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The Black Aesthetic Archive

The Black Aesthetic: Scarface Talks Reparations and Resistance

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Scarface, a former member of Houston's Geto Boys, has never shied away from politically charged songs. Instead of submitting to the power structure, Scarface seems to be saying, you should empower yourself, learning Black history to create a sense of self-awareness.

The Black Aesthetic: Redemption and Rescue in Jacob Banks’ “Unholy War” and “Chainsmoking”

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Jacob Banks’ latest EP The Boy Who Cried Freedom explores redemption and rescue.

The Black Aesthetic: Teenage Angst and Grown Woman Insecurity in SZA’s Ctrl

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SZA’s debut studio album, Ctrl, impresses fans with her lyrical honesty. In a lengthy and confessional letter to Drew Barrymore, SZA wrote how Drew’s movies Poison Ivy and Never Been Kissed shaped her and eased her anxiety “about being awkward and having crooked teeth.”

The Black Aesthetic: Salvation and Deliverance in Jimi Hendrix’s “Hear My Train A Comin'” and “Purple Haze”

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Forty-seven years ago, in the month of September, the legendary blues rock singer Jimi Hendrix died. When Hendrix passed away suddenly from an unintentional drug overdose at the age of twenty-seven, he was at the peak of his musical career.

The Black Aesthetic: Money Talks in Jay-Z’s 4.44

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Jay-Z’s latest album 4.44 rejects racial transcendence, while promoting Black business ingenuity. Although Jay-Z acknowledges America’s capitalistic history of enslavement and the tragic stories associated with Black celebrity, he promotes Black ownership as the dominant means for authentic financial freedom in America.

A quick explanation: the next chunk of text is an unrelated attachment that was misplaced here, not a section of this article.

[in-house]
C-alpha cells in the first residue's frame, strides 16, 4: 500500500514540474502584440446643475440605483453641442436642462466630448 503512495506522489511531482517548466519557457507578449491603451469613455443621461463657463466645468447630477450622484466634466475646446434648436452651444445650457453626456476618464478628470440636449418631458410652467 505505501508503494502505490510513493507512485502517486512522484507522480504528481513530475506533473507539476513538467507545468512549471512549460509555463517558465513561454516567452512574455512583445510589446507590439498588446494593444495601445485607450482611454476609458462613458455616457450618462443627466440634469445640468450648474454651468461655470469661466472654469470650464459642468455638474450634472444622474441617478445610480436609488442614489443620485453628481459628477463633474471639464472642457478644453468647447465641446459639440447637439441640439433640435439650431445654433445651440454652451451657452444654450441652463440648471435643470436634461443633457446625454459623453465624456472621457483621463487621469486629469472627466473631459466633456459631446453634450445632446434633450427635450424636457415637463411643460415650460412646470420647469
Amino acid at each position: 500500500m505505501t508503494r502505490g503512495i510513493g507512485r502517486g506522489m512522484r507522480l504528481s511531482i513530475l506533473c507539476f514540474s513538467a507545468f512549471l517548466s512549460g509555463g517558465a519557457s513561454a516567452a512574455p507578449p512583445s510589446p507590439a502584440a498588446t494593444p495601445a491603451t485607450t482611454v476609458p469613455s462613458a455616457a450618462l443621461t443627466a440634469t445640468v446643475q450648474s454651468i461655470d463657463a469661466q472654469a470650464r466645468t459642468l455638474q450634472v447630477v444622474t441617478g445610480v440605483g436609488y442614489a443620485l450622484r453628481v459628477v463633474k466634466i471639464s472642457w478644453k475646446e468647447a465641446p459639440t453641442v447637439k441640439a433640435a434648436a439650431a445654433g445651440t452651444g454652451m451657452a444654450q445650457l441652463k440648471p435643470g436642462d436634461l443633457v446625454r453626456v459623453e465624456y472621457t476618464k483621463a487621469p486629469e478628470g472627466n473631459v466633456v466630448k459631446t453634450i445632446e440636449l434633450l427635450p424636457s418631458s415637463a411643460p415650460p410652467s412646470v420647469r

The Black Aesthetic: Lyrical Dominance in Kendrick Lamar’s Damn

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Kendrick Lamar’s latest album Damn maintains his position as the most profound rap lyricist alive. With songs such as “DNA” Kendrick asserts his Black male dominance despite the media’s emphasis on Black male inferiority.

The Black Aesthetic: Guns & Execution in TI’s Us or Else

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In his latest album Us or Else: Letter to the System, T.I. exposes America's obsession with guns, questions the senseless killings of African American men by both blacks and whites, and the imminent need for social retribution.

The Black Aesthetic: Death, Mourning, and Celebration in Prince’s “Sometimes It Snows in April” and “Let’s Go Crazy”

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When Prince Rogers Nelson died on April 21, 2016, his fans were shook by his untimely death. Many wondered if Prince himself foresaw the specter of death in his midst. The black and white movie Under the Cherry Moon (1986), directed by Prince, may have foreshadowed his April death.

The Black Aesthetic: Sexuality in Beyoncé’s Grammy Award Winning Lemonade

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When Beyoncé dropped her masterpiece Lemonade last year, the world was abuzz. In her groundbreaking visual album, images of black femaleness manifest as not only sexually pleasing to imagine, but empowering to behold.

The Black Aesthetic: Musical Revolution in Childish Gambino’s Awaken, My Love!

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Lay back as you listen to Awaken, My Love! by Childish Gambino, and thoughts of social turmoil will disturb your rest. Amid his poetic verses are allusions to metaphorical monsters that call to mind police violence, marches, and riots.